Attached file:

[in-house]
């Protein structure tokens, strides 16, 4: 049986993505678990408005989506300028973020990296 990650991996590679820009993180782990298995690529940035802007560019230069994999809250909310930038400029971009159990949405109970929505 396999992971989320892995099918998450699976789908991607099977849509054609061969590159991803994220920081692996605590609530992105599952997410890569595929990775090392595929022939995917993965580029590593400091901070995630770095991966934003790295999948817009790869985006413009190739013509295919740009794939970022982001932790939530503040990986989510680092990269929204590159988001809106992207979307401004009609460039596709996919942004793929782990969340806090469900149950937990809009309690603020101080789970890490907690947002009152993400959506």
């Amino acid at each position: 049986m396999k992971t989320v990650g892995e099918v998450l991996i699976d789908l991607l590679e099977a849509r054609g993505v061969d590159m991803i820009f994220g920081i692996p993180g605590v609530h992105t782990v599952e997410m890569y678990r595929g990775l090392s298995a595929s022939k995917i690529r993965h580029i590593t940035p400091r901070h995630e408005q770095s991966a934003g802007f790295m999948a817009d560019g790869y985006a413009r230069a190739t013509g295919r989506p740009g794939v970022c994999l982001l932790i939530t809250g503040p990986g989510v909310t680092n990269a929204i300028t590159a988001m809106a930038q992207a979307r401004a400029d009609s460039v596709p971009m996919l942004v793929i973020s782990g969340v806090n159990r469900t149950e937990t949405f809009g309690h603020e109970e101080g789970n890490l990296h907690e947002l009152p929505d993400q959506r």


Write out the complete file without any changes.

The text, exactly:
[in-house]
């Protein structure tokens, strides 16, 4: 049986993505678990408005989506300028973020990296 990650991996590679820009993180782990298995690529940035802007560019230069994999809250909310930038400029971009159990949405109970929505 396999992971989320892995099918998450699976789908991607099977849509054609061969590159991803994220920081692996605590609530992105599952997410890569595929990775090392595929022939995917993965580029590593400091901070995630770095991966934003790295999948817009790869985006413009190739013509295919740009794939970022982001932790939530503040990986989510680092990269929204590159988001809106992207979307401004009609460039596709996919942004793929782990969340806090469900149950937990809009309690603020101080789970890490907690947002009152993400959506």
């Amino acid at each position: 049986m396999k992971t989320v990650g892995e099918v998450l991996i699976d789908l991607l590679e099977a849509r054609g993505v061969d590159m991803i820009f994220g920081i692996p993180g605590v609530h992105t782990v599952e997410m890569y678990r595929g990775l090392s298995a595929s022939k995917i690529r993965h580029i590593t940035p400091r901070h995630e408005q770095s991966a934003g802007f790295m999948a817009d560019g790869y985006a413009r230069a190739t013509g295919r989506p740009g794939v970022c994999l982001l932790i939530t809250g503040p990986g989510v909310t680092n990269a929204i300028t590159a988001m809106a930038q992207a979307r401004a400029d009609s460039v596709p971009m996919l942004v793929i973020s782990g969340v806090n159990r469900t149950e937990t949405f809009g309690h603020e109970e101080g789970n890490l990296h907690e947002l009152p929505d993400q959506r």